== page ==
“We are moving past being network-centric to be data-centric,” Morrison said. “No matter where you’re operating – at the enterprise, or in an operations center, or at the tactical edge – we must be able to get the data at the point of need, or have the point of need be able to reach back to the data they need.”

The TEM was the seventh in a series of semi-annual forums the Army has hosted with industry partners in order to maintain open communication on the service’s priorities for network modernization and keep pace with commercial technology advancements. Each year, one TEM solicits whitepapers that can lead to contract awards for targeted prototypes, while the other TEM is informational to help shape industry research and development.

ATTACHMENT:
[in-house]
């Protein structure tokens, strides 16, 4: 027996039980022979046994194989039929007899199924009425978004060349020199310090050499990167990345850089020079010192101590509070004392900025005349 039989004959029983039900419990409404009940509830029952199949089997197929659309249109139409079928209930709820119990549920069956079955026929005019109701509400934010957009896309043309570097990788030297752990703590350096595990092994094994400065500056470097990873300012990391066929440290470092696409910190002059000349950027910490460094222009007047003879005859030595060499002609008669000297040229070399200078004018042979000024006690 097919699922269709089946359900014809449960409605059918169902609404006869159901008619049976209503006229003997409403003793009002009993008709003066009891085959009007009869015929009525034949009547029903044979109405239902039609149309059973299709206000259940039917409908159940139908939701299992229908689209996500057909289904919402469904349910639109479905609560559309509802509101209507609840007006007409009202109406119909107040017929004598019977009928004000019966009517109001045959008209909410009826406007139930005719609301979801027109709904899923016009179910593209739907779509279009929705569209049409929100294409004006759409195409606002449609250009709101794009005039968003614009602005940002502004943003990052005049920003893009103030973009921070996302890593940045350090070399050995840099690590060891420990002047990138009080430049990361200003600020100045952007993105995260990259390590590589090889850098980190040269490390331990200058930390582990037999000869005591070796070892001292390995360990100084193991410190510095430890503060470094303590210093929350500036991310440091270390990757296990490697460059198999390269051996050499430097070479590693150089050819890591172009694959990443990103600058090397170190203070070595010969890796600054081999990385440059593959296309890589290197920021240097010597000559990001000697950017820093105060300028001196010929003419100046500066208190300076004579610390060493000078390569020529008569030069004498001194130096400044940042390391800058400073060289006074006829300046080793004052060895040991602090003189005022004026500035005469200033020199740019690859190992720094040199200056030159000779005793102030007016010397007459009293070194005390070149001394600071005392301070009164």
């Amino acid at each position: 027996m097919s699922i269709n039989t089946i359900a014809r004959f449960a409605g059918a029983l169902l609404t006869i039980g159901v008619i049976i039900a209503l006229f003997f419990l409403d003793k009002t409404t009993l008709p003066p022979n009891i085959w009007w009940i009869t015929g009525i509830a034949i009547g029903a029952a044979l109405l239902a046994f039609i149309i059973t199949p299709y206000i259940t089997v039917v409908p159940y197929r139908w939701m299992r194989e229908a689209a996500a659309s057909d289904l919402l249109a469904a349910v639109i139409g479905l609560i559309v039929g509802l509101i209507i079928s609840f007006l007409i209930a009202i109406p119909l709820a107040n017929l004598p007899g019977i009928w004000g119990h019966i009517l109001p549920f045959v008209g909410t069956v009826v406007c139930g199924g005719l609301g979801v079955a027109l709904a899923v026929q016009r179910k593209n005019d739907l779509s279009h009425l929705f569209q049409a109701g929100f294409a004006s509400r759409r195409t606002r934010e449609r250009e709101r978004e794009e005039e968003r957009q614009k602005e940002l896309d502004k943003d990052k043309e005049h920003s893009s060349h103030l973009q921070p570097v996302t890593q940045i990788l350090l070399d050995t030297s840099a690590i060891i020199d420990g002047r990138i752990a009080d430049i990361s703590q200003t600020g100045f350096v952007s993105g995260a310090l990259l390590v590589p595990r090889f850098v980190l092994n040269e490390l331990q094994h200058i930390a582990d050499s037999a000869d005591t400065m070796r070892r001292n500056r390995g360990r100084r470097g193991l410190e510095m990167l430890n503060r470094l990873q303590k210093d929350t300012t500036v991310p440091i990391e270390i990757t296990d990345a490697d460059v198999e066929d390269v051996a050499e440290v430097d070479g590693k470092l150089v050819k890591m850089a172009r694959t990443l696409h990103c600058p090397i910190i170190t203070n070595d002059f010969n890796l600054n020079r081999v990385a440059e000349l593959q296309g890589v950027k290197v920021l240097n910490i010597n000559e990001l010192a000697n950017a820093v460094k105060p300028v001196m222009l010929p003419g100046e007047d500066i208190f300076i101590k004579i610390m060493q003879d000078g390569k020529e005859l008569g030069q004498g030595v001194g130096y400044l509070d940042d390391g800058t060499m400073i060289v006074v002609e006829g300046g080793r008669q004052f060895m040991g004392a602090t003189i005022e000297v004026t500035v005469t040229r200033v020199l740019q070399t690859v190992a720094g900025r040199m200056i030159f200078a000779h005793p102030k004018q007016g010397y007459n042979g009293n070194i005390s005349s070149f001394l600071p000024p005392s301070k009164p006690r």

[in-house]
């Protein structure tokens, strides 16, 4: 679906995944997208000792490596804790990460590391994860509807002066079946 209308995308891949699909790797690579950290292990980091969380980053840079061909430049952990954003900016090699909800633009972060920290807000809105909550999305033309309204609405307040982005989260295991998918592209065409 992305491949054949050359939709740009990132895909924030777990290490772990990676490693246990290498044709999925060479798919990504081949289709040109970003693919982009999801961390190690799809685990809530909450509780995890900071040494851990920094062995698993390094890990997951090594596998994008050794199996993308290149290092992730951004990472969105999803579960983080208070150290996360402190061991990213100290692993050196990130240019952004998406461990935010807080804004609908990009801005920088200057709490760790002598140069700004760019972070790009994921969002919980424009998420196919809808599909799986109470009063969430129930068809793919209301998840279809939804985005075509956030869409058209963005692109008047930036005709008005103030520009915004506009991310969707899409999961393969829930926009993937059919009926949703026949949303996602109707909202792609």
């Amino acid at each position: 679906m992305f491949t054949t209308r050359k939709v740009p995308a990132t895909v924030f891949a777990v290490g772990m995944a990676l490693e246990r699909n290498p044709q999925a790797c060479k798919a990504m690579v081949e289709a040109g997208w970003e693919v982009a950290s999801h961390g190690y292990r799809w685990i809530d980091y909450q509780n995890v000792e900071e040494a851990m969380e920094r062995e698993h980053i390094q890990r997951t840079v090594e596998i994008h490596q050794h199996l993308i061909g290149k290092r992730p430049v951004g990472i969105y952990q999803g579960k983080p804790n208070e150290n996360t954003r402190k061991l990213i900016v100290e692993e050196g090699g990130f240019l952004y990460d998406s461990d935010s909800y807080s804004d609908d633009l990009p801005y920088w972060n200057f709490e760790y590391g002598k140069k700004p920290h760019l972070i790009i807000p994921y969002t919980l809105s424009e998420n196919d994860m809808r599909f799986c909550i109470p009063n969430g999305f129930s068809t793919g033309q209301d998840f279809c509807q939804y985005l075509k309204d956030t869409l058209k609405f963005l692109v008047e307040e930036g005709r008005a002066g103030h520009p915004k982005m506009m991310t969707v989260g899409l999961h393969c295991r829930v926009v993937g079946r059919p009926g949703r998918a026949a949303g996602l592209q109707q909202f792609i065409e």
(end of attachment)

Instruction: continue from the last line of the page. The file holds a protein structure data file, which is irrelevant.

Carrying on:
TEM 7 was primarily informational, outlining the design goals and specific focus areas for the Army’s future Capability Sets – a two-year delivery process the service uses to insert new network and mission command technologies into the force. Several sets are in process simultaneously: Capability Set (CS) 21 is currently fielding, CS 23 is in near-term development and experimentation for fielding beginning in Fiscal Year 2023, and Capability Sets 25 and 27 are in design.

The TEM also provided a look over the horizon to the objective state of the future network that will enable the Multi Domain Operations (MDO) Capable force in 2028 and MDO Ready force in 2035. The future state will incorporate data-centric, transport-agnostic capabilities with modern encryption and a security architecture based on zero trust principles – ultimately providing the resiliency and reliability to deliver the right data to the right decision-maker at the point of need.